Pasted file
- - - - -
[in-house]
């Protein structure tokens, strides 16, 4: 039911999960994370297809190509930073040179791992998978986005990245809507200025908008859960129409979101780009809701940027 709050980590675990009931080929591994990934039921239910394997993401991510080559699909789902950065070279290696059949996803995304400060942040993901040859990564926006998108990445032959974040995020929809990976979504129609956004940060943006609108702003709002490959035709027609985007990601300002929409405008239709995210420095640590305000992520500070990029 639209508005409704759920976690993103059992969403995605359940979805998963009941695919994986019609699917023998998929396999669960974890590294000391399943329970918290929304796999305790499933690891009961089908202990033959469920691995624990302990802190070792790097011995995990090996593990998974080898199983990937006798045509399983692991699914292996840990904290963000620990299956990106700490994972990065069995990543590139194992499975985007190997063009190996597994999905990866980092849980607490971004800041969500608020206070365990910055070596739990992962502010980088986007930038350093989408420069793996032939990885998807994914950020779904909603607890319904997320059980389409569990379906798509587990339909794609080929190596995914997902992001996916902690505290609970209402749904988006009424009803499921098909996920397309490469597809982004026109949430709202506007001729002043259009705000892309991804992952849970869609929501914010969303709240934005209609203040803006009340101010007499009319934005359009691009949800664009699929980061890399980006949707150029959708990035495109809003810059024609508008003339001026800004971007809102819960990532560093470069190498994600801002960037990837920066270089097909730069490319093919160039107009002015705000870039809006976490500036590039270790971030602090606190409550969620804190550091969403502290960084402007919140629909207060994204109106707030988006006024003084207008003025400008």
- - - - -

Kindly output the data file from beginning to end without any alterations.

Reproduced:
[in-house]
């Protein structure tokens, strides 16, 4: 039911999960994370297809190509930073040179791992998978986005990245809507200025908008859960129409979101780009809701940027 709050980590675990009931080929591994990934039921239910394997993401991510080559699909789902950065070279290696059949996803995304400060942040993901040859990564926006998108990445032959974040995020929809990976979504129609956004940060943006609108702003709002490959035709027609985007990601300002929409405008239709995210420095640590305000992520500070990029 639209508005409704759920976690993103059992969403995605359940979805998963009941695919994986019609699917023998998929396999669960974890590294000391399943329970918290929304796999305790499933690891009961089908202990033959469920691995624990302990802190070792790097011995995990090996593990998974080898199983990937006798045509399983692991699914292996840990904290963000620990299956990106700490994972990065069995990543590139194992499975985007190997063009190996597994999905990866980092849980607490971004800041969500608020206070365990910055070596739990992962502010980088986007930038350093989408420069793996032939990885998807994914950020779904909603607890319904997320059980389409569990379906798509587990339909794609080929190596995914997902992001996916902690505290609970209402749904988006009424009803499921098909996920397309490469597809982004026109949430709202506007001729002043259009705000892309991804992952849970869609929501914010969303709240934005209609203040803006009340101010007499009319934005359009691009949800664009699929980061890399980006949707150029959708990035495109809003810059024609508008003339001026800004971007809102819960990532560093470069190498994600801002960037990837920066270089097909730069490319093919160039107009002015705000870039809006976490500036590039270790971030602090606190409550969620804190550091969403502290960084402007919140629909207060994204109106707030988006006024003084207008003025400008």